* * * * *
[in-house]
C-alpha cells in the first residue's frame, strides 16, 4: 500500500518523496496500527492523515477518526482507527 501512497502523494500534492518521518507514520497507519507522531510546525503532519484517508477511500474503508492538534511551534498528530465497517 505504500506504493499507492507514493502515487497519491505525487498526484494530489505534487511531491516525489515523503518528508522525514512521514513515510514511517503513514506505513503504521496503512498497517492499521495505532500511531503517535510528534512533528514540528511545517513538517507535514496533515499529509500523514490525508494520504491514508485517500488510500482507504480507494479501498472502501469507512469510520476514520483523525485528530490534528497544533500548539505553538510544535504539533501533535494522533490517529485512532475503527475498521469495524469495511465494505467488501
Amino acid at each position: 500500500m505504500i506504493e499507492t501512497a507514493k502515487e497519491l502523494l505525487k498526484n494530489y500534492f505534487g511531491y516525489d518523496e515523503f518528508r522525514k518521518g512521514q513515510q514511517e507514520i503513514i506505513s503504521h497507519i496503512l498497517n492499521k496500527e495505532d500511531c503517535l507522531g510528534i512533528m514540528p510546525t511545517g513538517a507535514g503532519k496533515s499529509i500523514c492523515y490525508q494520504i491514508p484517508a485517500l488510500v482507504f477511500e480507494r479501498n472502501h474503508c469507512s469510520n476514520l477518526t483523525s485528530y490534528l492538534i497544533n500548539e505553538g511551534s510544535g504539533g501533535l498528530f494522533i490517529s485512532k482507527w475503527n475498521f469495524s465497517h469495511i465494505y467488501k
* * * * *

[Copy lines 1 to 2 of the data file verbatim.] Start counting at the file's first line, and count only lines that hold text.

[in-house]
C-alpha cells in the first residue's frame, strides 16, 4: 500500500518523496496500527492523515477518526482507527 501512497502523494500534492518521518507514520497507519507522531510546525503532519484517508477511500474503508492538534511551534498528530465497517 505504500506504493499507492507514493502515487497519491505525487498526484494530489505534487511531491516525489515523503518528508522525514512521514513515510514511517503513514506505513503504521496503512498497517492499521495505532500511531503517535510528534512533528514540528511545517513538517507535514496533515499529509500523514490525508494520504491514508485517500488510500482507504480507494479501498472502501469507512469510520476514520483523525485528530490534528497544533500548539505553538510544535504539533501533535494522533490517529485512532475503527475498521469495524469495511465494505467488501